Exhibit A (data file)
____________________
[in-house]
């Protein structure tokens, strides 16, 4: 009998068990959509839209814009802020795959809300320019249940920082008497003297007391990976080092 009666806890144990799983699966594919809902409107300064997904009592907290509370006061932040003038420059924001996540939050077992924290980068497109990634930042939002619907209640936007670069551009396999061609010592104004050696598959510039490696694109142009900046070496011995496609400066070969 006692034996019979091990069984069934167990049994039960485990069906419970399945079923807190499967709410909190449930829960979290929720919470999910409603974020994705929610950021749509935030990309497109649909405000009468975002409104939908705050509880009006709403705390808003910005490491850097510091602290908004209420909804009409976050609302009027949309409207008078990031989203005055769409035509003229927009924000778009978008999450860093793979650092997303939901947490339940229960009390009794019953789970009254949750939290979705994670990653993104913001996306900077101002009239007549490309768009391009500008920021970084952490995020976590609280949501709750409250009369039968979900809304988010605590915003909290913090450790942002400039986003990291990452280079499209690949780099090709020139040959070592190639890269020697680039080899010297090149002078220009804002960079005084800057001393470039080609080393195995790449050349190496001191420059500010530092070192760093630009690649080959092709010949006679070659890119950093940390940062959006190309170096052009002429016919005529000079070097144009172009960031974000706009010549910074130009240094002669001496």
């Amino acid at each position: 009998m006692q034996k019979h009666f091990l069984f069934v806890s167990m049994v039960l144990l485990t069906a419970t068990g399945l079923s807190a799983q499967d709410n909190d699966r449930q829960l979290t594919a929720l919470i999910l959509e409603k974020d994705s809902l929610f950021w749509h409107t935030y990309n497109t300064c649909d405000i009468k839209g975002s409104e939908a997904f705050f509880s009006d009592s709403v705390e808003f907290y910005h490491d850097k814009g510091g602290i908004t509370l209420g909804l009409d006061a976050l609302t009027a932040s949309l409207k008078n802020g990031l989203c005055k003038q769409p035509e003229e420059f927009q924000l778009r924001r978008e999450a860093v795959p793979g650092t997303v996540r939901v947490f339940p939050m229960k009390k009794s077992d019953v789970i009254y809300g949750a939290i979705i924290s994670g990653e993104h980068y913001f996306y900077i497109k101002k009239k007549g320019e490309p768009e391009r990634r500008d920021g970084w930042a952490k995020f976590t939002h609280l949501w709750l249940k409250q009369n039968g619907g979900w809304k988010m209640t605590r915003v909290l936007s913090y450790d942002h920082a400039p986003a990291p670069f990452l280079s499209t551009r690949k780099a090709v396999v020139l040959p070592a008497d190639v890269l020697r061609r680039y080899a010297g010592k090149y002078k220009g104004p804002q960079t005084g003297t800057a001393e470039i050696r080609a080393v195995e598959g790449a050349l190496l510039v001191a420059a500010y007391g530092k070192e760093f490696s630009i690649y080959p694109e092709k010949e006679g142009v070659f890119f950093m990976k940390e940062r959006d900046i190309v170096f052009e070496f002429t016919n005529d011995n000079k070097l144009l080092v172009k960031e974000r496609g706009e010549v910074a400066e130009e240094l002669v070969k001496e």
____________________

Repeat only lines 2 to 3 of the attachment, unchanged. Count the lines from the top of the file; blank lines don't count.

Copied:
């Protein structure tokens, strides 16, 4: 009998068990959509839209814009802020795959809300320019249940920082008497003297007391990976080092 009666806890144990799983699966594919809902409107300064997904009592907290509370006061932040003038420059924001996540939050077992924290980068497109990634930042939002619907209640936007670069551009396999061609010592104004050696598959510039490696694109142009900046070496011995496609400066070969 006692034996019979091990069984069934167990049994039960485990069906419970399945079923807190499967709410909190449930829960979290929720919470999910409603974020994705929610950021749509935030990309497109649909405000009468975002409104939908705050509880009006709403705390808003910005490491850097510091602290908004209420909804009409976050609302009027949309409207008078990031989203005055769409035509003229927009924000778009978008999450860093793979650092997303939901947490339940229960009390009794019953789970009254949750939290979705994670990653993104913001996306900077101002009239007549490309768009391009500008920021970084952490995020976590609280949501709750409250009369039968979900809304988010605590915003909290913090450790942002400039986003990291990452280079499209690949780099090709020139040959070592190639890269020697680039080899010297090149002078220009804002960079005084800057001393470039080609080393195995790449050349190496001191420059500010530092070192760093630009690649080959092709010949006679070659890119950093940390940062959006190309170096052009002429016919005529000079070097144009172009960031974000706009010549910074130009240094002669001496």
């Amino acid at each position: 009998m006692q034996k019979h009666f091990l069984f069934v806890s167990m049994v039960l144990l485990t069906a419970t068990g399945l079923s807190a799983q499967d709410n909190d699966r449930q829960l979290t594919a929720l919470i999910l959509e409603k974020d994705s809902l929610f950021w749509h409107t935030y990309n497109t300064c649909d405000i009468k839209g975002s409104e939908a997904f705050f509880s009006d009592s709403v705390e808003f907290y910005h490491d850097k814009g510091g602290i908004t509370l209420g909804l009409d006061a976050l609302t009027a932040s949309l409207k008078n802020g990031l989203c005055k003038q769409p035509e003229e420059f927009q924000l778009r924001r978008e999450a860093v795959p793979g650092t997303v996540r939901v947490f339940p939050m229960k009390k009794s077992d019953v789970i009254y809300g949750a939290i979705i924290s994670g990653e993104h980068y913001f996306y900077i497109k101002k009239k007549g320019e490309p768009e391009r990634r500008d920021g970084w930042a952490k995020f976590t939002h609280l949501w709750l249940k409250q009369n039968g619907g979900w809304k988010m209640t605590r915003v909290l936007s913090y450790d942002h920082a400039p986003a990291p670069f990452l280079s499209t551009r690949k780099a090709v396999v020139l040959p070592a008497d190639v890269l020697r061609r680039y080899a010297g010592k090149y002078k220009g104004p804002q960079t005084g003297t800057a001393e470039i050696r080609a080393v195995e598959g790449a050349l190496l510039v001191a420059a500010y007391g530092k070192e760093f490696s630009i690649y080959p694109e092709k010949e006679g142009v070659f890119f950093m990976k940390e940062r959006d900046i190309v170096f052009e070496f002429t016919n005529d011995n000079k070097l144009l080092v172009k960031e974000r496609g706009e010549v910074a400066e130009e240094l002669v070969k001496e």